It was all the more annoying that State could have gotten the ball given back twice on UK's second series. An end-of-run contact fumble by Beach was ruled down and not reviewed, and linebacker Clarence McDougal had a third-down interception clank off his chestpads. But the Bulldogs couldn't do anything with the pigskin when they did have it on offense and a swap of punts let the Wildcats start from their 28 at 7:28. Woodson dinked and dumped for a couple of first downs, then tailback Rafael Little turned a short screen-catch into a 20-yard gainer to the Bulldog 20-yard line.

Kentucky stopped themselves with consecutive penalties and after Beach was dropped on a draw Taylor Begley came in for a 35-yard field goal at 2:56. When the MSU offense came back onfield, Henig was in the huddle. "We knew he might get in the game," Prosser said. "He did a hell of a job."

Just not at first as that series lasted three snaps. As the second quarter opened Kentucky had 3rd-and-6 on their 39 and Woodson zipped a bullet to tight end Jacob Tamme. On second down at the 30 Little took a delay through the middle for ten more yards, and State gave five free yards away by jumping on first down. Finally with 1st-and-goal at the Bulldog eight Little again took a delay, let the left side open up, and dashed untouched into the end zone. With 10:52 on the clock State trailed 10-0.

And that was the halftime score. Henig directed the Dogs to the UK 30-yard line with fourth down, too far for Carlson to attempt. Wesley Woodyard came in to sack Henig for loss of six. The Wildcats aborted their own drive with a high snap Woodson recovered at midfield. State's other second-quarter turn got into Wildcat territory before another sack stopped things.

"That first half we should have been in control of the game, and we did not," Croom said. One reason was the gameplan forgot about Norwood, with 35 yards in the opening half. The attack changed in the third period for the better as, after Henig hit Tee Milons for 12 yard, Norwood and Thornton combined for six runs and 54 yards all the way to the one-yard line with first-and goal.

Unfortunately the freshman quarterback reverted to, well, a freshman quarterback. With center Chris McNeil needing to snap quickly before a ‘reach' block, Henig simply fumbled it away with Woodyard recovering. "I could shoot myself," Henig said. "It took the momentum."

The turnover hurt even more as Kentucky responded with a 82-yard drive producing three points. Woodson stood in on the blitz to hit Little on the left sideline for a gain of eight yards, and a late hit by Derek Pegues added 15 more. Back Arliss Beach went left end for 16 yards to midfield, and on a flea-flicker Woodson hit Glenn Holt for a catch-and-run good for 22 yards to State's 27. Beach bounced off four arm-tackles for another first down. It took a couple of incompletions, one a questionable call to say the least, to force a field goal that Begley made good on from 33 yards at 7:53.

Now down 13-0 the Dogs absolutely had to score to keep this a game, and did with a seven-play, 76-yard drive. Henig ducked under a blitz to find Milons for 23 yards and Norwood took a draw handoff for 18 more. On 2nd-and-5 Thornton juked around right tackle, got a block at the 15 from Long, and crashed through safety Roger Williams at the goal line. Carlson's PAT pulled State within 13-7 at 4:47.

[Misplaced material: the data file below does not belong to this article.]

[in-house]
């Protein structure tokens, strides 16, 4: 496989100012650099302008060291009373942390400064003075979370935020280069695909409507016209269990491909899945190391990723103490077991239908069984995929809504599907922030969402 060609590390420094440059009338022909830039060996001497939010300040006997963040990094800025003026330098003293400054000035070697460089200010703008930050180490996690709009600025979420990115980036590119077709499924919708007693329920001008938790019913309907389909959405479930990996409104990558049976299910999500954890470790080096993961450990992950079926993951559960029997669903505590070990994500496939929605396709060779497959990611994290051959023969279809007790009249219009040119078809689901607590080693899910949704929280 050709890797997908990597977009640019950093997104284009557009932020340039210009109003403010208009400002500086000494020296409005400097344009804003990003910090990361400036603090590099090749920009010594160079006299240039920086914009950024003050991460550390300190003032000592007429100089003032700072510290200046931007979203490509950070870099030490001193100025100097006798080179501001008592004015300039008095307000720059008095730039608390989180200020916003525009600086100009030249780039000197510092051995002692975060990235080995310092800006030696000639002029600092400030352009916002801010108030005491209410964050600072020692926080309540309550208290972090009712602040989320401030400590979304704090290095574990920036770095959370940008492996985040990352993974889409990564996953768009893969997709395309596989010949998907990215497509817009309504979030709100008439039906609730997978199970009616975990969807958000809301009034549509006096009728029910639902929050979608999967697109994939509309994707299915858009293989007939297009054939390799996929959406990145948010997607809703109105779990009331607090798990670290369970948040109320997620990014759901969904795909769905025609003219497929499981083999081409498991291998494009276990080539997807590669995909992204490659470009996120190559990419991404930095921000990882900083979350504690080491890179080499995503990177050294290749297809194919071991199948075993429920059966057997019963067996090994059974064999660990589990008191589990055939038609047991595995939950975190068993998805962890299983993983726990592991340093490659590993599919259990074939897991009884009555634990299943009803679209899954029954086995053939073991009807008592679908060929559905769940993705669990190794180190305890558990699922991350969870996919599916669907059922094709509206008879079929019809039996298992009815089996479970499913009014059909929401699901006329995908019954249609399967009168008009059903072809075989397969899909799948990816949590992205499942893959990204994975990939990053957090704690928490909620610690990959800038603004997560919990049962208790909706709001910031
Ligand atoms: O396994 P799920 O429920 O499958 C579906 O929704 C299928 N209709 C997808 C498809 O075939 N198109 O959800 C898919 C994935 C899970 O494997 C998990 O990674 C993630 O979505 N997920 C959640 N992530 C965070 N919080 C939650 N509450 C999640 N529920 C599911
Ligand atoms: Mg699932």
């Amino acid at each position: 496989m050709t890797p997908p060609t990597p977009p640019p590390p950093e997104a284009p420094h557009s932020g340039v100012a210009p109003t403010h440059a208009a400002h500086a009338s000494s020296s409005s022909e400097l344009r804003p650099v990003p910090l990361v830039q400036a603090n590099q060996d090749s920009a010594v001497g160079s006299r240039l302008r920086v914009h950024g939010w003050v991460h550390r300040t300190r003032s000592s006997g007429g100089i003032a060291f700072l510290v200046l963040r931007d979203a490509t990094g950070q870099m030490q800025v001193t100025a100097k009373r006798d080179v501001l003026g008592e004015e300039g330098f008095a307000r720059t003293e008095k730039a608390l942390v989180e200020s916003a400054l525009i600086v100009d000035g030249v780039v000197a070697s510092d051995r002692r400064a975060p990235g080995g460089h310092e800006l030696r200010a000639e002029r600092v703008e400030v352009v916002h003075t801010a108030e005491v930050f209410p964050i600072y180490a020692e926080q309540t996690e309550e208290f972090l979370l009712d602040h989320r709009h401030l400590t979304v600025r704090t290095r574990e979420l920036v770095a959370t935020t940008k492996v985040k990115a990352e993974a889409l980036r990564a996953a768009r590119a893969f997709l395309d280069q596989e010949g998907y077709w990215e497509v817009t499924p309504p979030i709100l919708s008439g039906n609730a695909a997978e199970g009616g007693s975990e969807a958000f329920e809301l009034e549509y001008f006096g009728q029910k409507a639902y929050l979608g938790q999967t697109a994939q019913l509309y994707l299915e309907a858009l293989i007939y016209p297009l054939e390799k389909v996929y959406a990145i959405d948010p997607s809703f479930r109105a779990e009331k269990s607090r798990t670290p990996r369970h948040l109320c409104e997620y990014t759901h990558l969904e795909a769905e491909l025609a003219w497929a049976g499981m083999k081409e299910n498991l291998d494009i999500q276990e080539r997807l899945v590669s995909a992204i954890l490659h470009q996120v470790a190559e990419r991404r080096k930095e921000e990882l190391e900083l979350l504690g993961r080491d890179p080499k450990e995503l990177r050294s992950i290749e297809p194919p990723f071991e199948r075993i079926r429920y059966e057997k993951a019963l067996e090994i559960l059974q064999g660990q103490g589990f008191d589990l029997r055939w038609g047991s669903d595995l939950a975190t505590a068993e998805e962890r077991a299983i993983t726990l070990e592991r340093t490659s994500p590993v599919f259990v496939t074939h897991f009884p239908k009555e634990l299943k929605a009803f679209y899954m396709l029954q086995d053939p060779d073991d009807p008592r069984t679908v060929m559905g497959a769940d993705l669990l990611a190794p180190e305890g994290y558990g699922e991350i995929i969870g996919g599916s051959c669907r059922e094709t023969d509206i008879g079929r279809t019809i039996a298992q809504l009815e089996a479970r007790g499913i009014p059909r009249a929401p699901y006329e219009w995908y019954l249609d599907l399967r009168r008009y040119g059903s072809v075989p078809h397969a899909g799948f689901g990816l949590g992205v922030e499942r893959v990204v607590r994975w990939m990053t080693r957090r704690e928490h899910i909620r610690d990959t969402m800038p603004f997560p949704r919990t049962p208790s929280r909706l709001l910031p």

But that was all the Bulldog scoring, though they briefly appeared to catch a game-changing break when the ensuing kickoff return was fumbled. Repay proved the ball came loose on ground-contact. The Wildcats didn't score but did burn ground and time, helped by some deadball personal fouls on Dogs Titus Brown and Kevin Dockery. "Stupid football," Croom said, "there's absolutely no excuse for it." Finally Derek Pegues knocked the ball loose from Beach for Jeramie Johnson to recover near midfield, but Wildcat Myron Pryor halted any threat by sacking Henig on third down, set up the frustrating final quarter.

"This was a winnable game for us," Prosser said. "It's on the road in the SEC, but who cares? It's a game we're supposed to play hard and win, and we had our opportunities. We didn't capitalize, and that's what we've been doing all year. On offense, anyway."

Woodson had an effective evening with 13-of-27 passing for 141 yards and no picks, while Little kept the attack balanced with his 114 rushing yards on 24 carries. Still the Bulldogs recovered from the awful first quarter and ended up with better overall numbers. "I thought we had it all clicking together and did some good things," Henig said.

Just not enough to win, a song Croom is heartily sick of singing this season. This loss, though, was more embarrassing than any before. "This is a SEC road game and we still have guys that it doesn't bother them to lose," Croom said, flatly. "That's the bottom line. We have a lot of guys that want to win, a lot of our young players want to win, but we have too many that we have to play right now because of the situation we are in. I won't call out names but I know who they are and I won't ever forget."

For their part the Bulldogs will try to forget another one that got away and prepare for the coming weekend's home contest with league-leading Alabama. The contest will even be shown on CBS, and Croom has put his players on notice that their efforts will be witnessed by more than just their coach.

"Are we going to play give-up or play one of the best teams in the country in a fashion it takes to win the game?"